In another instance of recording bright things people have said in the ACKS discord, Arbrethil had some thoughts in response to Surviving First Level: The Heist Hypothesis and since he still hasn't started a blog (hint hint), I guess I'll record it here.
My players often break your assumptions (hiring lots of henchmen) [ed:to be fair, this is Moldvay's position and I'm just trying to solve it], but I've also definitely seen heist type play happen. And I think when it does, it's often in the wilderness, where treasure hauls are bigger and random encounters are checked less often. Certainly the odds of winning a wilderness fight are worse, but evasion lets you get away most of the time if it's not a fight you want. And if you can find a good lair - stupid ogres that you can distract and bamboozle, or a lone dragon that can't both pursue pesky adventurers and guard its lair - that can be enough to level the thief on its own. The other piece of the puzzle that stands out to me is the utility of a massed spear charge. Even if only three of your five characters can make a spear charge, if you win initiative you've got solid odds of cleaving through a dungeon-sized band of beastmen. Once you can hire a few additional characters, a high AC PC-led dungeon phalanx trumps most any random-encounter sized band of beastmen on dungeon levels 1-2 even without magic support.Emphasis mine. I think the points about spear charges and high-AC phalanxes are good ones in ACKS specifically, though spear-charges can also work against the players if they encounter organized and appropriately-armed opponents. The really interesting point (and one which cuts across both ACKS and OSE/B/X) is that that low-wilderness-level play is often very heist-like. My Bjornaborg game was very treasure-map-centric once it got into the wilderness levels; get to the treasure, kill whatever's guarding it (if anything), and get back to town with it, avoiding encounters whenever possible. And intuitively, it seems like there should be some parallels between low-dungeoneering-level and low-wilderness-level play, in that you don't have all the tools for either yet, under a theory of spell/class design where new abilities tend to be appropriate for the phase of the game where they become available. To gather intel, you don't have Invisibility at 1st, and you don't have Wizard Eye at 5th. To slow pursuit, you don't have Web at 1st, and you don't have Wall of Fire at 5th. So it sort of makes sense that a style of play appropriate to the early-dungeon phase might re-appear in the early-wilderness phase, because you're in a similar lacking-tools situation.
So I think your analysis of them going down to 2nd level pretty much checks out, and wilderness heists are like that but in every way moreso.
This might also have something to do with my players' frustration with low-wilderness play. I have never run 1st level before. They've never played 1st-level OSR games before. So we've never had to "solve" 1st level. Hence, having to learn 1st level's lessons at 5th level instead. But by 5th, you're more invested and the stakes are much higher; if you're learning heist play at 1st and you mess up, oh well, new characters are easy.
I wonder if this is the whole root of the problems I've been having with running wilderness game for literally a decade at this point. It would be pretty funny if for all my theorizing about wilderness as dungeons and hiding maps and resource models and microsandboxes, the real answer was "make sure your players have had to survive 1st level." A simple, practical, culture-of-play thing with unexpected consequences being the answer would be so perfectly on-brand for the OSR that I wouldn't even be mad.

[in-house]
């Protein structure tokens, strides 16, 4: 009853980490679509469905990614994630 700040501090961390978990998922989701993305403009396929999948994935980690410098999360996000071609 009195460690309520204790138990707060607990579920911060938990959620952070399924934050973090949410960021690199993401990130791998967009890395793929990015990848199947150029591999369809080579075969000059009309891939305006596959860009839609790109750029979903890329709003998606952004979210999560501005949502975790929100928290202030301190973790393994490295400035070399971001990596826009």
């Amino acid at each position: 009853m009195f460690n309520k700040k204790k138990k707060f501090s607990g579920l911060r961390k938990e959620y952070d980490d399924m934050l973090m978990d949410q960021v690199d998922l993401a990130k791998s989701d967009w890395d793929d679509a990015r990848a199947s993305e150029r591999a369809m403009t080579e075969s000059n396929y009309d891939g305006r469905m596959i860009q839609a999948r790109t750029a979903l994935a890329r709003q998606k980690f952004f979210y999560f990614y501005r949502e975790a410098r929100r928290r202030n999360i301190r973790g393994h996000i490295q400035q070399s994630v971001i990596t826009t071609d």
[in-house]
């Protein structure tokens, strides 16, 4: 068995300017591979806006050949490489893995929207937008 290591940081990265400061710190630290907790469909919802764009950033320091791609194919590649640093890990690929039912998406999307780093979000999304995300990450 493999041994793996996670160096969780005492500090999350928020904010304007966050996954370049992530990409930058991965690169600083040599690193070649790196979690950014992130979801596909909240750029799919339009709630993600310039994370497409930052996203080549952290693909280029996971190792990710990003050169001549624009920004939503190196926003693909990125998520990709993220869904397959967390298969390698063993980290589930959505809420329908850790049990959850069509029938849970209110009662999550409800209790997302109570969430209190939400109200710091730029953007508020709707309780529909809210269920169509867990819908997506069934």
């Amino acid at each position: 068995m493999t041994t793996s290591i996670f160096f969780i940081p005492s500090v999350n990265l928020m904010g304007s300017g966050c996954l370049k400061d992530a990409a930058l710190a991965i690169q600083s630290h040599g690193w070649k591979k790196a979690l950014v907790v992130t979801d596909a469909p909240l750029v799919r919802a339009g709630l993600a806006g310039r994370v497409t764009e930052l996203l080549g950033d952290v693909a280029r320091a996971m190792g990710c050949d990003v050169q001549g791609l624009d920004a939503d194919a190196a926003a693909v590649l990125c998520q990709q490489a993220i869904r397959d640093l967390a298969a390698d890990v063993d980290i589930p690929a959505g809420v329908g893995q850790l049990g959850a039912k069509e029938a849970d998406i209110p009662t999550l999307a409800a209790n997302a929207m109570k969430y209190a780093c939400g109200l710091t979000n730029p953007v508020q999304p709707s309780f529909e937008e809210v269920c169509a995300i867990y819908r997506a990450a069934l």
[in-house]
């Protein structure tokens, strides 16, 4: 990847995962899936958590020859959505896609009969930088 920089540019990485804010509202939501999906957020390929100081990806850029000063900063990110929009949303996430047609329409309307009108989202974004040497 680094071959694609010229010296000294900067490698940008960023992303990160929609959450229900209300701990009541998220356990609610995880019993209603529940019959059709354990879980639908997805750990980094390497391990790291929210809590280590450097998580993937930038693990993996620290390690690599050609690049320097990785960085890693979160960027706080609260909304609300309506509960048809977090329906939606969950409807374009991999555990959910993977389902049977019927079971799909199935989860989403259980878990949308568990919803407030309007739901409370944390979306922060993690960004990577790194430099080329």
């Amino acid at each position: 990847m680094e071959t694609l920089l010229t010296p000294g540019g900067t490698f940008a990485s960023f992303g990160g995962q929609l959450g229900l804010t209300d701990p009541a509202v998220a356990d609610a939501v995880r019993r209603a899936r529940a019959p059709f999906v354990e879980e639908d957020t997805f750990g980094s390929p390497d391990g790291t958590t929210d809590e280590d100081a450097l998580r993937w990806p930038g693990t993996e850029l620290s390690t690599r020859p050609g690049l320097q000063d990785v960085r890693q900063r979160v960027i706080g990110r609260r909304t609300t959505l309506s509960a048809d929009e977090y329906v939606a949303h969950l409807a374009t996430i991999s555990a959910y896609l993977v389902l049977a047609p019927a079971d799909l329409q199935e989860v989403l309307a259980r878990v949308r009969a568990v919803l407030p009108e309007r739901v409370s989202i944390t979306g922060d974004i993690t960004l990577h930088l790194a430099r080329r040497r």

But since, we're here and theorizing - there are some important differences in the resource model between 1st in the dungeon and 5th in the wilderness. Fireball is pretty analogous to sleep - except that often in the wilderness you can regain fireball most days. So that's a tremendous difference in your ability to deal with repeated encounters in a single expedition. On the other hand, there's still some similarity in tackling lairs; one fireball isn't going to win a wilderness humanoid lair fight any more than a single sleep is going to win a dungeon lair fight. And this is what drives the back to the heist dynamic - it's really about inability to take lairs head-on, since that's where the treasure (hence XP) is. On the other hand, the ability to replenish fireballs daily opens up Fabian options for gradual lair reduction during a single expedition not available in the dungeon at 1st level.
The mercenaries-and-hirelings situation also bears examination through this lens. Mercenary troops in the low wilderness levels probably serve about the same function are hirelings at 1st level; you're not going to be able to acquire and finance enough of them of high quality to rely on them alone to take out humanoid lairs, but they can even your odds against humanoid encounters, and at least help hold the line, pin the humanoids, and help prevent you from being overrun. I'm really curious whether Moldvay would push against the use of mercenaries in the low wilderness levels in the same way he pushes against hirelings right out of the gate, so that players learn to do without them rather than using them as a crutch. It seems worth considering to me; we certainly had fights in low-wilderness that my players "cheesed" with massed troops and then I got butthurt and wrote a long post about it. I guess maybe I should go read Expert and see if Moldvay expresses an opinion on this.
In any case - thanks again Arb for pointing this parallel out!